Cerebral vasculitis presenting with dementia

Introduction
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By John V Bowler MD

Cerebral vasculitis, particularly primary angiitis of the central nervous system, can be of subtle onset, the manifestations protean, and the investigations often negative; consequently, the diagnosis can be very difficult to make. In this article, the author reviews the principal features of those vasculitides that may present with cognitive impairment and outlines the extent to which investigations may be falsely negative in primary angiitis of the central nervous system. An illustrative case history demonstrates many of these points. In addition, several other primary vasculitides are outlined.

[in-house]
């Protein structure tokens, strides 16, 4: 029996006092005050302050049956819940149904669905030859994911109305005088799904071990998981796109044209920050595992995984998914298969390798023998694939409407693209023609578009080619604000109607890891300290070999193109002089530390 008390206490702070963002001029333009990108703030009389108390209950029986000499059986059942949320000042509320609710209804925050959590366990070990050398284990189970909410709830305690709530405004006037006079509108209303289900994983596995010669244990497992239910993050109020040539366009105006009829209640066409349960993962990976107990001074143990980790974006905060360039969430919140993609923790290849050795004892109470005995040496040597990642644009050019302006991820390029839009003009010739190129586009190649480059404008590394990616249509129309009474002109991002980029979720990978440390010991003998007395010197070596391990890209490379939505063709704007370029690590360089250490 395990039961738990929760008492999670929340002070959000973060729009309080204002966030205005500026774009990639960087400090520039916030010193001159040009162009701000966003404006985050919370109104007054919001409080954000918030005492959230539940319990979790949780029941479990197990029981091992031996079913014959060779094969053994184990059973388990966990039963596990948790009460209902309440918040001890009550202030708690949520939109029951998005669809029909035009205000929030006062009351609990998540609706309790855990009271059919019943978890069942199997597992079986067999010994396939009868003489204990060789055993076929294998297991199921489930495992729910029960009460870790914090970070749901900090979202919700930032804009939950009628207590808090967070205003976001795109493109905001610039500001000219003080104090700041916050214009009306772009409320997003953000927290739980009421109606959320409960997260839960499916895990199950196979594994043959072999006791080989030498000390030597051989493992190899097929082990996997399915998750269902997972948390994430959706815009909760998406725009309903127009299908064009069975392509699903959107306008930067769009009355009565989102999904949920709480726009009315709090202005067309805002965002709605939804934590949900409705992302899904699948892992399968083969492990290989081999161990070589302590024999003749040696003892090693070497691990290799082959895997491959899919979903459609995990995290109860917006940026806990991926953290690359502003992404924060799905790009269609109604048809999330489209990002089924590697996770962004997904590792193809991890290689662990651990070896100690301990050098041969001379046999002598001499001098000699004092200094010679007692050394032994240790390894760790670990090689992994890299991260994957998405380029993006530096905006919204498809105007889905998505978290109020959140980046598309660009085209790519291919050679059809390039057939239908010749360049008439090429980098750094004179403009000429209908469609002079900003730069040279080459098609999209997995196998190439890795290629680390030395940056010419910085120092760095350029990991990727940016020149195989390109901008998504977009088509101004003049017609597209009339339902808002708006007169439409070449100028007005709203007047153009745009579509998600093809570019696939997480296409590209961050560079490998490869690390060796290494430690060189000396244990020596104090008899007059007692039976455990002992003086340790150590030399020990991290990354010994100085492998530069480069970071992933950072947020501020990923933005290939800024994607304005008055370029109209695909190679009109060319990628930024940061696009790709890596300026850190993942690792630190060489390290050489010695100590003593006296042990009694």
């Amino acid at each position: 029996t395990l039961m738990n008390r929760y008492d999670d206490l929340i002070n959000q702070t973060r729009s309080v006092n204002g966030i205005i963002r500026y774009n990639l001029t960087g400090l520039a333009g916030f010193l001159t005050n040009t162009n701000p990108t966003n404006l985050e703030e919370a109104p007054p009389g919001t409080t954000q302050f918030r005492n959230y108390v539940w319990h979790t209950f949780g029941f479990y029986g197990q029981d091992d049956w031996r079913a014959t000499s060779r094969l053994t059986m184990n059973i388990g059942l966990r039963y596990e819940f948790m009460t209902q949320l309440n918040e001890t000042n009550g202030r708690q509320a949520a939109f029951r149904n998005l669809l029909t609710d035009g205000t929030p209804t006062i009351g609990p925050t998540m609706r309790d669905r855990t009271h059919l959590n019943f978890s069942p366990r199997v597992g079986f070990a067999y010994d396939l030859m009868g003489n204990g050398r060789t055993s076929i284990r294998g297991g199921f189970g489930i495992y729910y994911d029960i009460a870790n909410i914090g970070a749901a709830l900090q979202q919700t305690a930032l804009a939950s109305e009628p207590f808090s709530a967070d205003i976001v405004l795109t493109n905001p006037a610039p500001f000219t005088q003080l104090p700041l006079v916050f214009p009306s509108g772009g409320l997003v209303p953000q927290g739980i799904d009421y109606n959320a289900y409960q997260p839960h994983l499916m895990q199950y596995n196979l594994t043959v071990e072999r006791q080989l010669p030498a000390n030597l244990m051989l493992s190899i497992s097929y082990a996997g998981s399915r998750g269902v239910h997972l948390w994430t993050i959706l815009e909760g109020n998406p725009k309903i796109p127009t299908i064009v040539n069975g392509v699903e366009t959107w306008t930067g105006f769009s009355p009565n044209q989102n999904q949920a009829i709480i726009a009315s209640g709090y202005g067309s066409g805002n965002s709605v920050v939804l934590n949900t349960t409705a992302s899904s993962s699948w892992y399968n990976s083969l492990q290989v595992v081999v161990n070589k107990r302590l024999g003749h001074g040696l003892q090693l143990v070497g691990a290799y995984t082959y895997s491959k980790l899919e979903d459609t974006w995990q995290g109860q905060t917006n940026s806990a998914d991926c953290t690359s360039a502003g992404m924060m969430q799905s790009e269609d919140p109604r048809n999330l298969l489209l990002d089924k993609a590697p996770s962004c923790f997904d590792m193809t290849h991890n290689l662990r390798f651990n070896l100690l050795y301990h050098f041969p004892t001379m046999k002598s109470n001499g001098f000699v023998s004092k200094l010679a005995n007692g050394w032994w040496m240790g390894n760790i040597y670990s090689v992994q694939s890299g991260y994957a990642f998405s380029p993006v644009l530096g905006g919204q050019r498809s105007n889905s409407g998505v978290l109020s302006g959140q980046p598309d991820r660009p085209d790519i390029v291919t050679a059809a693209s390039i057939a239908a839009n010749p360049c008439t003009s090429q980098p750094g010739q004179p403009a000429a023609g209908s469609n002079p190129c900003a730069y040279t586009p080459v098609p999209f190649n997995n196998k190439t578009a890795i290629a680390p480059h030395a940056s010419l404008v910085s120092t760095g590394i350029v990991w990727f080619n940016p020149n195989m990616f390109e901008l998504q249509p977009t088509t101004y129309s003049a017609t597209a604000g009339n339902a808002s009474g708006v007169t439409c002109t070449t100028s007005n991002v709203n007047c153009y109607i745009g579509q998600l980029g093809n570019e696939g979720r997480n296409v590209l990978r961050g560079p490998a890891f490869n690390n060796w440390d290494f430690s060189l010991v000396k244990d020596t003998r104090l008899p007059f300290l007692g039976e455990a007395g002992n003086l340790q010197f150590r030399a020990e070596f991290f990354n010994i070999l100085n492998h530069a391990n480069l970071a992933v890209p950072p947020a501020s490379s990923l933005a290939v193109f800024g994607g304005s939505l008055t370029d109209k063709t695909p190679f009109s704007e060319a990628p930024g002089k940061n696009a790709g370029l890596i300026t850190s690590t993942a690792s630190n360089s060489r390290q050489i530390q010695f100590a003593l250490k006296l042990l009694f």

Key Points

  • Catheter angiography has high false positive and false negative rates in diagnosing primary angiitis of the central nervous system.
  • As the disease is patchy, biopsy may be falsely negative.
  • A diagnosis must be made using all available information; it is the overall pattern and not usually just 1 investigation that secures an accurate diagnosis.
  • Treatment requires steroids plus a potent immunosuppressant.

In This Article

Introduction
Historical note and nomenclature
Clinical manifestations
Clinical vignette
Etiology
Pathogenesis and pathophysiology
Epidemiology
Prevention
Differential diagnosis
Diagnostic workup
Prognosis and complications
Management
Pregnancy
References cited
Contributors